We started the day off with the annual cheer off where each House gets 1 minute to demonstrate a unified cheer they have been working on over the past few weeks. As always, their performances gave onlookers goosebumps as their voices echoed around the pool! The chants were even louder this year as it was an indoor venue. Such passion and pride was shown through their cheering, which 3 new members of staff judged. This winner will be announced at the next school assembly.
The girls need to be congratulated as every student had their House colour on and got involved in the swimming events and cheering over the day. There was a sea of colour surrounding the pool with banners and props representing the 7 House colours. There were not many moments throughout the day where the girls weren’t cheering for their peers in the pool.
The most exciting race of the day was the Fastest Girl in McAuley OPEN 50m Freestyle event which sees the 8 fastest swimmers from Years 7-12 in the 50m freestyle event compete for the title. It was another extremely quick race which saw Elizabeth Kitcher in Year 10 take the title! She was followed closely by Ella Tauroa (11) and Liberty Temmo (8).
I would like to say a huge thank you to Miss Brincat who ran the swimming carnival on Friday in my absence and our school sport leaders Olivia Lawne (12) and Jasmine James-Howard (11) for their efforts behind the scenes to make sure the day ran smoothly. I would also like to thank all of the parents who took the time to come down and support their daughters and other students during the carnival. This day would not have been possible if it weren’t for all the staff and the House Patrons for getting their girls passionate about their House with cheers and costumes. All of the girls who participated swam really well and performed personal best times. I believe that around two thirds of the student population went into the water on the day whether it was to compete in a championship race or to gain House points in the novelty events.A special mention to our Year 12 swimmers who have swam in each swimming carnival, long distance and whole school, since Year 7! These girls include Olivia Andree-Evarts, Sinead Elliott, Maddie Franjic and Ella Tauroa.
SWIMMING CARNIVAL REPORT
CATHERINE McAULEY SWIMMING AGE CHAMPIONS
Friday, 15th March 2019
More photos from the school swimming carnival are available on the School Facebook Page: https://www.facebook.com/catherinemcauleywestmead/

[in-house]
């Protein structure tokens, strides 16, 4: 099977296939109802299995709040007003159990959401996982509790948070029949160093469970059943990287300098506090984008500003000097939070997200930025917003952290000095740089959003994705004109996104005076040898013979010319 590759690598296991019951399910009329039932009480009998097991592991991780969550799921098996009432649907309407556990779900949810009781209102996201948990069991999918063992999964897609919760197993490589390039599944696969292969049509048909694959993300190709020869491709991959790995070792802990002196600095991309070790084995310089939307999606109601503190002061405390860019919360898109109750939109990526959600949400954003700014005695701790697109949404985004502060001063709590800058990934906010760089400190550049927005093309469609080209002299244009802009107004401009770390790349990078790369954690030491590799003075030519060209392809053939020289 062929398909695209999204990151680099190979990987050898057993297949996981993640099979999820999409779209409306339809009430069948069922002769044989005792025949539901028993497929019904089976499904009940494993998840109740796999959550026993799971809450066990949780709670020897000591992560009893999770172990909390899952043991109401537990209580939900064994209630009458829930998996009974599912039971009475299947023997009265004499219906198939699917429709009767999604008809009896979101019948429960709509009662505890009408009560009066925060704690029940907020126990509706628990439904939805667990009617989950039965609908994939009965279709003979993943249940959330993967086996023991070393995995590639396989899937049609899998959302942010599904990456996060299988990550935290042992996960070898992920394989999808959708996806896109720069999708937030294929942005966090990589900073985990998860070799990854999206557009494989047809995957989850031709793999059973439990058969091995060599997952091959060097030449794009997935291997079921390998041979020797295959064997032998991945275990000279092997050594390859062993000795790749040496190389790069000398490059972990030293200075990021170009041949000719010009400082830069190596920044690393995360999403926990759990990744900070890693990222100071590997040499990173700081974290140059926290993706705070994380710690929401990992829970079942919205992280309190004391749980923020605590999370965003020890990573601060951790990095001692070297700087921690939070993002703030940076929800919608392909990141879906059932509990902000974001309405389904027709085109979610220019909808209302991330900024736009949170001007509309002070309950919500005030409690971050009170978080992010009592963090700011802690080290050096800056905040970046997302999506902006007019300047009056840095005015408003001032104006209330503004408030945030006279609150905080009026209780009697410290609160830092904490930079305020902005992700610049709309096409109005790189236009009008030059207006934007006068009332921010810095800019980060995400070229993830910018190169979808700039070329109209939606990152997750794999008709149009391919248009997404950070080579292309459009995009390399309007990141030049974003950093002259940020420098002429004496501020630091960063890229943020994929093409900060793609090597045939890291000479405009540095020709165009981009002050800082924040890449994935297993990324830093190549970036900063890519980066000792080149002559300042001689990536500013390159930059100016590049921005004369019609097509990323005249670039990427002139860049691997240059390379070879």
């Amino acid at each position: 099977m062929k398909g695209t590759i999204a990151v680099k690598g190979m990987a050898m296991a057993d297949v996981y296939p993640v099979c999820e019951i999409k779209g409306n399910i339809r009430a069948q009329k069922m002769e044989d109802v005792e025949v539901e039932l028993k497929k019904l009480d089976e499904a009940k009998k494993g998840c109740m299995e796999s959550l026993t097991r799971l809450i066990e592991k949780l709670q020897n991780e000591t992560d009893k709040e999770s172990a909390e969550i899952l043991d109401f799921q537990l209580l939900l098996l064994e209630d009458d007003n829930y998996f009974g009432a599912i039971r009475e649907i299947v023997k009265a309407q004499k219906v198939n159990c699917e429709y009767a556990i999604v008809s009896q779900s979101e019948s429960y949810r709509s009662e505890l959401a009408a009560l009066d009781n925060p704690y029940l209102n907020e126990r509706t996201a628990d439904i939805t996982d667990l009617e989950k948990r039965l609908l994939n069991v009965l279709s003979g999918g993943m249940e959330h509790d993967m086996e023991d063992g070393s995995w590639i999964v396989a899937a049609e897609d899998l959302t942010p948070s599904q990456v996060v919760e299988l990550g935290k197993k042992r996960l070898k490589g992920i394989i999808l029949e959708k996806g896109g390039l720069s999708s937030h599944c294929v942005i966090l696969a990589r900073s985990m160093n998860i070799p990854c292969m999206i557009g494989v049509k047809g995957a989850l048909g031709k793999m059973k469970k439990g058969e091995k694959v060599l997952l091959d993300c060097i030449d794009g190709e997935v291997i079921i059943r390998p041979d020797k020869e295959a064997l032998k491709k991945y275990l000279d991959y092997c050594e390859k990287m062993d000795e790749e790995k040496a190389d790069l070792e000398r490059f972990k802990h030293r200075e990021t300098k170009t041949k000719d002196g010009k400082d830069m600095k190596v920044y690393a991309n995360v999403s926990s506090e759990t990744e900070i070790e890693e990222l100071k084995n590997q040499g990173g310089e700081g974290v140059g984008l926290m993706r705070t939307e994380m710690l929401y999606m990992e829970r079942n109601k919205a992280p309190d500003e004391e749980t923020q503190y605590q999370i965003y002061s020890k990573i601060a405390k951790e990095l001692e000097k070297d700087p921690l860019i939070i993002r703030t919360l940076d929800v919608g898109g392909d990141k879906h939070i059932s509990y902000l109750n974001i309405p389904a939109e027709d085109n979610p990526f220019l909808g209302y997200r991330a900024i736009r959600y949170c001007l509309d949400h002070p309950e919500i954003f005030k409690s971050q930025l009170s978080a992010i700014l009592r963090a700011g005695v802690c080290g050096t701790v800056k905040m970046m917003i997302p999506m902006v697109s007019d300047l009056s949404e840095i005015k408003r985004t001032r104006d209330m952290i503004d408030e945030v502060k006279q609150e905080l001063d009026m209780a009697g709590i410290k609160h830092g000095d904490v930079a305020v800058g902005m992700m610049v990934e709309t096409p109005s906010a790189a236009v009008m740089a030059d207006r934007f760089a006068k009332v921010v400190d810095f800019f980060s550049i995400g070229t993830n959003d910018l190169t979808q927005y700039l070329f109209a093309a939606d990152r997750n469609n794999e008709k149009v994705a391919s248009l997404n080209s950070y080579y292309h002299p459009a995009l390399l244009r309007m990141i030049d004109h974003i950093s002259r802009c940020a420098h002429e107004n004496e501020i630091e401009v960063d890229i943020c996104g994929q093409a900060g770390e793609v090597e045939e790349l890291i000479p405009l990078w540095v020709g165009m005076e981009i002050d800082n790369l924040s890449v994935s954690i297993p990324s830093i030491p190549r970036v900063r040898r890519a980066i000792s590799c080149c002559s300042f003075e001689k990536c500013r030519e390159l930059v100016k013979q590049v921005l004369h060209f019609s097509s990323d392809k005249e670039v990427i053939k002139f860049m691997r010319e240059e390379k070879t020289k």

IRENE, yr 7 who competed in the Fastest Girl in mcAuley race with older students.
U12'S 50M FREESTYLE
U17'S 50M FREESTYLE
Fastest Girl in the School
The final race of the day was the Open 50m Freestyle
Final. Congratulations to
Elizabeth Kitcher 1st place,
Ella Tauroa 2nd place and
Liberty Temmo 3rd place.
A special mention also to Year 7 student
Irene Suryathyo who competed in the race.
Click on the Youtube link to view the race:
U16'S 50M FREESTYLE
4 X 50M FREESTYLE TEAM - Caritas
U14'S 50M FREESTYLE
U13'S 50M FREESTYLE
50m Freestyle Final winners in each Year Group
U15'S 50M FREESTYLE
U18'S 50M FREESTYLE
OPEN 50M FREESTYLE
A tradition at the
Swimming Carnival each year
are the House cheers which open the carnival.
Click on the video icons to view the cheer from each House.
Swimming Carnival House Cheers
The Australian had a special feature ‘Women in Education’ on Friday, 8th March 2019 - International Women’s Day, which featured an article on the strides made by girls in education over the past few decades. The article looked at Catherine McAuley and our School Dux for 2019 Caitlin Abood.
Rachel Corpuz, Year 11 - Open Night
Julia Trueman and Avni Singh, Year 10 - Open Night
for School Fees
If you need to set up a payment arrangement
or pay your school fees, please visit http://www.parra.catholic.edu.au/school-fees
News From Our Facebook Page
Like our School Facebook page for regular posts and news items from the school. A link to the page can be found by clicking on the Facebook icon to the left.
Some of the recent posts to the page are below:
CSDA Public Speaking season has started! Congratulations to our student representatives from Round 1 and 2!
Our Student leaders attended the International Women’s Day Breakfast held on Friday, 8th March at the Novotel in Parramatta. This event was organised by the Zonta Club, Hills District. Speakers included Prof. Kristy Muir and Ms Annabelle Daniel.
photography credits for the student media team
Cumberland Council Youth Week 2019 Activities
Youth Week is a huge event for young people across NSW. For Youth Week 2019 Cumberland Council is supporting the Youth Planning Team in the planning, preparation and delivery of three Youth Week activities.
Friday 12th April :5:00 – 9:00pm Night Market and movie at Auburn Centre for Community
Saturday 13th April :1:00 – 4:00pm Basketball workshop with Western Sydney Wolves at PCYC (Wyatt Park, Church Street, Lidcombe)
Tuesday 16th April: 1:00 – 3:00pm Inflatable Fun Fare at Bathurst Street Park
The Youth Planning Team in conjunction with the Youth Participation Team at Council are committed to bringing together the young people in Cumberland by providing these three fun and engaging activities.